Wednesday, March 7, 2018

Vox Popoli: Main Street First

This is a good sign of the God-Emperor's America First economic agenda in action. And the Main Street of America at that.
White House chief economic advisor Gary Cohn has resigned from President Donald Trump's administration.

The former Goldman Sachs president and free trade advocate Cohn, whose departure date will come in a few weeks, decided to quit after Trump announced he would impose stiff tariffs on steel and aluminum imports.... Cohn clashed with Trump's protectionist advisors on the issue of tariffs. At a meeting with steel and aluminum executives last Thursday where Trump announced the move, Cohn argued against it, warning about price increases for steel and aluminum products, according to a person in the room.
Free trade is not good for the US economy or the American public. But it is good for the financial elite that lives as a useless parasite off both as it plays the "heads I win, tails you bail me out" casino. And for those who missed my debate with economist Bob Murphy, the best thing about tariffs is the fact that they are an alternative to income taxes, a benefit that Bob even conceded during the debate.
VOX: My fourth argument against free trade is practical. Bob wrote that “the most obvious way to realize that tariffs make a country poorer is to realize that tariffs are taxes on domestic citizens, not on foreign producers”. That’s correct but that would only be true if the alternative was no taxes. That is obviously not the case now, it will never be the case, and it should be readily apparent that a nation with a government funded by tariffs will be wealthier and freer than a government funded by income taxes. Tariffs are considerably less intrusive and less economically disruptive than the personal and corporate income taxes that have replaced them. Free trade is unlikely to make a country wealthier if it replaces its tariffs with income taxes. (So to answer Bob’s question of how do politicians make a country wealthier, they do so by substituting tariffs for income taxes.)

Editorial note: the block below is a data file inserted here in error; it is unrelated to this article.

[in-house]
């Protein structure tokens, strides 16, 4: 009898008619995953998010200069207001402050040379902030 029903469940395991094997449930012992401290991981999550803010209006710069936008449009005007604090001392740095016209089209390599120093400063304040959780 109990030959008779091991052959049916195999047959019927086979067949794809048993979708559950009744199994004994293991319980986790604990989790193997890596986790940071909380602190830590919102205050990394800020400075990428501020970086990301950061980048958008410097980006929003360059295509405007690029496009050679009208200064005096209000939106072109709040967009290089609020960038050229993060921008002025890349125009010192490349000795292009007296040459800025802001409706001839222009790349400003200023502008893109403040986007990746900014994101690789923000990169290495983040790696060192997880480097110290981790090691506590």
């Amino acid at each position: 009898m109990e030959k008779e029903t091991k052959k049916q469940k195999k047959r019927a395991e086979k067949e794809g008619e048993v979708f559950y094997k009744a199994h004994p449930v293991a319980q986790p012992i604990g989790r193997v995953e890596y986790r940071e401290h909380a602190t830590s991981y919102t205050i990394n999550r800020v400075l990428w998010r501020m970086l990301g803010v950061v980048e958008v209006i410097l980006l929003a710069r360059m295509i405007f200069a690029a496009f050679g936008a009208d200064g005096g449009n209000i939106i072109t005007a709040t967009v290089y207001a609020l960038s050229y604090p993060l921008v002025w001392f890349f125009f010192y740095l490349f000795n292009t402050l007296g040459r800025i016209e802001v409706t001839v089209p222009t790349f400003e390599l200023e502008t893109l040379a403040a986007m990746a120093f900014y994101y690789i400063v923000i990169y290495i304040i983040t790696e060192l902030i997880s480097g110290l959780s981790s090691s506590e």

BOB: One last thing here. Let's see. He admitted, and I think it was very telling, that Vox admitted that tariffs are taxes on US citizens. So I wasn't sure if he was going to go with me on that. He does. So again, Vox is now admitting that yes, the US government imposing taxes on US citizens make us better off and in some sense wealthier and he is just saying in comparison to income taxes. Well, fair enough, I do concede that. By the same token, Obamacare can make America richer if the alternative is socialized medicine. But, clearly, if we were debating if Obamacare makes us better off or not, I shouldn't have to be forced to use the default option or the baseline case of an even bigger government policy. So, by the same token here, when I say tariffs don't make Americans wealthier I am not saying the only other alternative is to say the income tax. So I do agree if we want to have some shared issues in the debate here, I do agree that tariffs are better than an income tax, dollar for dollar, but I still don't think it is correct to therefore conclude tariffs make us wealthier.
It's fine to hypothesize about a world with no taxes, no debt, and no government spending, but back here in the real world, we have a choice between a) income taxes, b) government debt, and c) tariffs. And tariffs are by far the economically preferable option that does the least harm to the citizenry.